AI, Cancer Therapy & Chemical Gardens Aboard SpaceX Dragon ISS Resupply Mission

Mobile Companion artificial intelligence robot inside ISS mockup. (Credit: NASA)

A new batch of science is headed to the International Space Station aboard the SpaceX Dragon on the company’s 15th mission for commercial resupply services. The spacecraft will deliver science that studies the use of artificial intelligence, plant water use all over the planet, gut health in space, more efficient drug development and the formation of inorganic structures without the influence of Earth’s gravity.

Take a look at five investigations headed to space on the latest SpaceX resupply:

Mobile Companion inside ISS mockup. (Credit: NASA)

As we travel farther into space, the need for artificial intelligence (AI) within a spacecraft increases.

Mobile Companion, a European Space Agency (ESA) investigation, explores the use of AI as a way to mitigate crew stress and workload during long-term spaceflight.

Plants regulate their temperature by releasing water through tiny pores on their leaves. If they have sufficient water they can maintain their temperature, but if water is insufficient their temperatures rise. This temperature rise can be measured with a sensor in space.

ECOSTRESS hardware being packed (Credit: Northwestern University)

ECOSTRESS measures the temperature of plants and uses that information to better understand how much water plants need and how they respond to stress.

Spaceflight has an on impact many bodily systems. Rodent Research-7 takes a look at how the microgravity environment of space affects the community of microorganisms in the gastrointestinal tract, or microbiota.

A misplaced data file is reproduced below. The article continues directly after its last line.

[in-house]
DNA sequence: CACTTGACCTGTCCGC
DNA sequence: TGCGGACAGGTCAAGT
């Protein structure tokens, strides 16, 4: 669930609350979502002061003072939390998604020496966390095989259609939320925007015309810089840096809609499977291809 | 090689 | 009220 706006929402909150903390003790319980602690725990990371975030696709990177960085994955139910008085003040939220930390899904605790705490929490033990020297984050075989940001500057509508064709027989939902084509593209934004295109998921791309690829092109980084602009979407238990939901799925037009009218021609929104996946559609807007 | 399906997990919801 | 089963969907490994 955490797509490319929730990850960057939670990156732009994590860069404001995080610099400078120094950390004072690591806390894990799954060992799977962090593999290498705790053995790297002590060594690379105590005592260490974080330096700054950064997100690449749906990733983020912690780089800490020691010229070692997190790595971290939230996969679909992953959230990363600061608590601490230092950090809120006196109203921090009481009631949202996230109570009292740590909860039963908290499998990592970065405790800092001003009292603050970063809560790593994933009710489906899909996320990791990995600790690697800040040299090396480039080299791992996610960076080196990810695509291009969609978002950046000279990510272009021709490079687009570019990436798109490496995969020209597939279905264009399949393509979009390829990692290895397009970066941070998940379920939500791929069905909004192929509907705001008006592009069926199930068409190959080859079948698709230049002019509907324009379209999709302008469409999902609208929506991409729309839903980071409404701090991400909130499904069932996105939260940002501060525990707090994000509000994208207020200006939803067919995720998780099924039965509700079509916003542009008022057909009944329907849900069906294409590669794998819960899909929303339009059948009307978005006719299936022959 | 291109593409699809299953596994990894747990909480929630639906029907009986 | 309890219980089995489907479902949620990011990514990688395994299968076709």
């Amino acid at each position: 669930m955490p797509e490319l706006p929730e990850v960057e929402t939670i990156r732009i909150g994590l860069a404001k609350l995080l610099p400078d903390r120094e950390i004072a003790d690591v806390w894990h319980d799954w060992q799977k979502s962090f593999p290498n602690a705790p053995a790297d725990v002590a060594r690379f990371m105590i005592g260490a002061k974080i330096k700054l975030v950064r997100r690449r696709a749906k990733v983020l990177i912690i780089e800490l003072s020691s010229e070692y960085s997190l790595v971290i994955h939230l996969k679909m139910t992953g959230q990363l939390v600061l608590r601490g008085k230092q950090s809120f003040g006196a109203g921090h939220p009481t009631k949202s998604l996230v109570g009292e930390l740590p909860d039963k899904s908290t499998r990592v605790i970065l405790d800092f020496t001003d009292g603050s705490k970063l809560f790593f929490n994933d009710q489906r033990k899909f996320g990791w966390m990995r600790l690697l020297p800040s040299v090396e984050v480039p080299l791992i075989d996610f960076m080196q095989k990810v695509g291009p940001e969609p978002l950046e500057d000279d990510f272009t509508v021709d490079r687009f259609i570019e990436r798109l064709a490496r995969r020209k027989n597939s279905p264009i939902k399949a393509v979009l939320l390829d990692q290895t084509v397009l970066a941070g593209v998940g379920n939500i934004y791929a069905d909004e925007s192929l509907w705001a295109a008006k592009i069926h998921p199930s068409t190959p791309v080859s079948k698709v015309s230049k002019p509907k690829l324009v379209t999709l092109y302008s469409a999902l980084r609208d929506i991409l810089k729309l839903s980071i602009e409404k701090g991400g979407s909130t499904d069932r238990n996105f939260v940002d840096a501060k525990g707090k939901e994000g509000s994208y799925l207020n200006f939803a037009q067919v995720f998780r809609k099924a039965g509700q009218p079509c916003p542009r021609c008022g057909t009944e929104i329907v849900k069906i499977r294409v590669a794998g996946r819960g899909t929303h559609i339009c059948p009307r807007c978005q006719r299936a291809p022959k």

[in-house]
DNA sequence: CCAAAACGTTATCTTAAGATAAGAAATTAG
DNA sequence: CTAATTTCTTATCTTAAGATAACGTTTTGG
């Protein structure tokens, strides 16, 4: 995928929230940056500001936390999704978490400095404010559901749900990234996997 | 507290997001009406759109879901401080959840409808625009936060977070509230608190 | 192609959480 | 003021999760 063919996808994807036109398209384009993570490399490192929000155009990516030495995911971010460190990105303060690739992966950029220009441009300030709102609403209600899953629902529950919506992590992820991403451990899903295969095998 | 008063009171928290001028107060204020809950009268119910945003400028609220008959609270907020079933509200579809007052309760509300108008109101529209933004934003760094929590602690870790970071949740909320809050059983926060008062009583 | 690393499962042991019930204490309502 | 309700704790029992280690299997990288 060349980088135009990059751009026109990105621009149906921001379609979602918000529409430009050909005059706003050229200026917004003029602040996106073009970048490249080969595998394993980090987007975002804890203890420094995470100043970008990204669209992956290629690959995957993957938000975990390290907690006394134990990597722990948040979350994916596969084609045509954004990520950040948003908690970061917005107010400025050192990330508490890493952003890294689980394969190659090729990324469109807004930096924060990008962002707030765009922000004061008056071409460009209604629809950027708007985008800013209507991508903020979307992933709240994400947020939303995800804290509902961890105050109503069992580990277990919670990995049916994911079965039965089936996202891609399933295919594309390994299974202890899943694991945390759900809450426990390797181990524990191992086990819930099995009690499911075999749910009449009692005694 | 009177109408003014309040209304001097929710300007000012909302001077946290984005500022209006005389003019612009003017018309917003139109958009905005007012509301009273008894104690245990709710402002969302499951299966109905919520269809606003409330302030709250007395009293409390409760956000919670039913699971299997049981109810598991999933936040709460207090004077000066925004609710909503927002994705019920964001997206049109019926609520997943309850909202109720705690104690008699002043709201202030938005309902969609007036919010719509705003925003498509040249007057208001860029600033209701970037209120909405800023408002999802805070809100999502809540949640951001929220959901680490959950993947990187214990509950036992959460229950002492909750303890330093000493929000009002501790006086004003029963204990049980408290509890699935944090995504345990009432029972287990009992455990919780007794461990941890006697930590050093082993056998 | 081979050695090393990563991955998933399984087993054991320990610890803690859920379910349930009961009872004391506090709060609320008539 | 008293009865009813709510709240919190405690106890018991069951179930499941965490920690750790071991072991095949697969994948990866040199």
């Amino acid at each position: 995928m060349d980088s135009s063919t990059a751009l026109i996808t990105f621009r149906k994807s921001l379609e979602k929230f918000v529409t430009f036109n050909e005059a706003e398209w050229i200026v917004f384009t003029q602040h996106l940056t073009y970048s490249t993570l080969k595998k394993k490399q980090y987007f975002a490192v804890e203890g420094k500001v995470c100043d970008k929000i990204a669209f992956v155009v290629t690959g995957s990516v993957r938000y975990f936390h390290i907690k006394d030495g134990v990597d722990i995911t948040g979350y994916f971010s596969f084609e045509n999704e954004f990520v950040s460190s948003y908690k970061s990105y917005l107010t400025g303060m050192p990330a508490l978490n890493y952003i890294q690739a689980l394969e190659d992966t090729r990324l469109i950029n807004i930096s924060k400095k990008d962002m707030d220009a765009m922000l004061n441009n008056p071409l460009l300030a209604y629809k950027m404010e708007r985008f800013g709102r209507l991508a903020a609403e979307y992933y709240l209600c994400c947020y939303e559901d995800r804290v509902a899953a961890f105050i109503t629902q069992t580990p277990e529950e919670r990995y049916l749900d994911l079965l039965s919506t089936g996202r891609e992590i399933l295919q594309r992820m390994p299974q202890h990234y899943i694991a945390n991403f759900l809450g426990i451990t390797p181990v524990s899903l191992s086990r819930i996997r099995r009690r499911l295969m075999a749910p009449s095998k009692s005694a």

The study also evaluates relationships between system changes, such as sleep-wake cycle disruption, and imbalance of microbial populations, to identify contributing factors and supporting development of countermeasures to protect astronaut health during long-term missions, as well as to improve the treatment of gastrointestinal, immune, metabolic and sleep disorders on Earth.

Cardiovascular diseases and cancer are the leading causes of death in developed countries. Angiex Cancer Therapy examines whether microgravity-cultured endothelial cells represent a valid in vitro model to test effects of vascular-targeted agents on normal blood vessels.

Microorganisms (Credit: Angiex)

Results may create a model system for designing safer drugs, targeting the vasculature of cancer tumors and helping pharmaceutical companies design safer vascular-targeted drugs.

Cancer cells (Credit: Oliver Steinbock chemistry group at Florida State University)

Chemical Gardens are structures that grow during the interaction of metal salt solutions with silicates, carbonates or other selected anions. Their growth characteristics and attractive final shapes form from a complex interplay between reaction-diffusion processes and self-organization.

Silicates and carbonates interacting with metal salts. (Credits: Oliver Steinbock chemistry group at Florida State University)

On Earth, gravity-induced flow due to buoyancy differences between the reactants complicates our understanding of the physics behind these chemical gardens. Conducting this experiment in a microgravity environment ensures diffusion-controlled growth and allows researchers a better assessment of initiation and evolution of these structures.

These investigations join hundreds of others currently happening aboard the orbiting laboratory. For daily updates, follow @ISS_ResearchSpace Station Research and Technology News or our Facebook. For opportunities to see the space station pass over your town, check out Spot the Station.

Chemical Gardens are structures that grow during the interaction of metal salt solutions with silicates, carbonates or other selected anions. Their growth characteristics and attractive final shapes form from a complex interplay between reaction-diffusion processes and self-organization.

On Earth, gravity-induced flow due to buoyancy differences between the reactants complicates our understanding of the physics behind these chemical gardens. Conducting this experiment in a microgravity environment ensures diffusion-controlled growth and allows researchers a better assessment of initiation and evolution of these structures.